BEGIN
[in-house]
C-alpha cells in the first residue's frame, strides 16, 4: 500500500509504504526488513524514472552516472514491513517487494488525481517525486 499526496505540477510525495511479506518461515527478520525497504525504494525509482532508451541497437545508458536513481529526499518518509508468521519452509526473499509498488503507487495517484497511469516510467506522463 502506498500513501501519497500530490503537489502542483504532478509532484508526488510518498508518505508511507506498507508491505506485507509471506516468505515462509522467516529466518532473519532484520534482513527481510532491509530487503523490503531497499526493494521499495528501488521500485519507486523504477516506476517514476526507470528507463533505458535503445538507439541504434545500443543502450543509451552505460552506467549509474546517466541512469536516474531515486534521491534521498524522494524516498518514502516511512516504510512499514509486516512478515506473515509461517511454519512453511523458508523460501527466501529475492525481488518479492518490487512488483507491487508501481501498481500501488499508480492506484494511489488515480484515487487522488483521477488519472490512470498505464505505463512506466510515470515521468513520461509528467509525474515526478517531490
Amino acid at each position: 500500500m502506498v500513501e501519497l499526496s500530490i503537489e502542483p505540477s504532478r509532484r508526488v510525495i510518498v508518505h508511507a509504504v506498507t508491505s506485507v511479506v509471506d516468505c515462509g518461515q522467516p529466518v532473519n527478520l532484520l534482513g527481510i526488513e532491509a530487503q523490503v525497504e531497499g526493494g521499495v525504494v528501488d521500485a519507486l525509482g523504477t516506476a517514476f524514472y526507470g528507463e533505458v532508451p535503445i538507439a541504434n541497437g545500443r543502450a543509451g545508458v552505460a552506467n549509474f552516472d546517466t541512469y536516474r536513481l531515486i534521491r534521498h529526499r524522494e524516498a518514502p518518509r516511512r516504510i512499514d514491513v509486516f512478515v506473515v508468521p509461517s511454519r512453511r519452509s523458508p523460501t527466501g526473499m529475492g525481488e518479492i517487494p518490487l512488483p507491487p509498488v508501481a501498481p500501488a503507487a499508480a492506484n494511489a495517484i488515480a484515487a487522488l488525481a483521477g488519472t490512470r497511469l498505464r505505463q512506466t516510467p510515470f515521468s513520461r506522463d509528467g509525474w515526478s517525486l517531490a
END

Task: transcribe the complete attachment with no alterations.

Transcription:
[in-house]
C-alpha cells in the first residue's frame, strides 16, 4: 500500500509504504526488513524514472552516472514491513517487494488525481517525486 499526496505540477510525495511479506518461515527478520525497504525504494525509482532508451541497437545508458536513481529526499518518509508468521519452509526473499509498488503507487495517484497511469516510467506522463 502506498500513501501519497500530490503537489502542483504532478509532484508526488510518498508518505508511507506498507508491505506485507509471506516468505515462509522467516529466518532473519532484520534482513527481510532491509530487503523490503531497499526493494521499495528501488521500485519507486523504477516506476517514476526507470528507463533505458535503445538507439541504434545500443543502450543509451552505460552506467549509474546517466541512469536516474531515486534521491534521498524522494524516498518514502516511512516504510512499514509486516512478515506473515509461517511454519512453511523458508523460501527466501529475492525481488518479492518490487512488483507491487508501481501498481500501488499508480492506484494511489488515480484515487487522488483521477488519472490512470498505464505505463512506466510515470515521468513520461509528467509525474515526478517531490
Amino acid at each position: 500500500m502506498v500513501e501519497l499526496s500530490i503537489e502542483p505540477s504532478r509532484r508526488v510525495i510518498v508518505h508511507a509504504v506498507t508491505s506485507v511479506v509471506d516468505c515462509g518461515q522467516p529466518v532473519n527478520l532484520l534482513g527481510i526488513e532491509a530487503q523490503v525497504e531497499g526493494g521499495v525504494v528501488d521500485a519507486l525509482g523504477t516506476a517514476f524514472y526507470g528507463e533505458v532508451p535503445i538507439a541504434n541497437g545500443r543502450a543509451g545508458v552505460a552506467n549509474f552516472d546517466t541512469y536516474r536513481l531515486i534521491r534521498h529526499r524522494e524516498a518514502p518518509r516511512r516504510i512499514d514491513v509486516f512478515v506473515v508468521p509461517s511454519r512453511r519452509s523458508p523460501t527466501g526473499m529475492g525481488e518479492i517487494p518490487l512488483p507491487p509498488v508501481a501498481p500501488a503507487a499508480a492506484n494511489a495517484i488515480a484515487a487522488l488525481a483521477g488519472t490512470r497511469l498505464r505505463q512506466t516510467p510515470f515521468s513520461r506522463d509528467g509525474w515526478s517525486l517531490a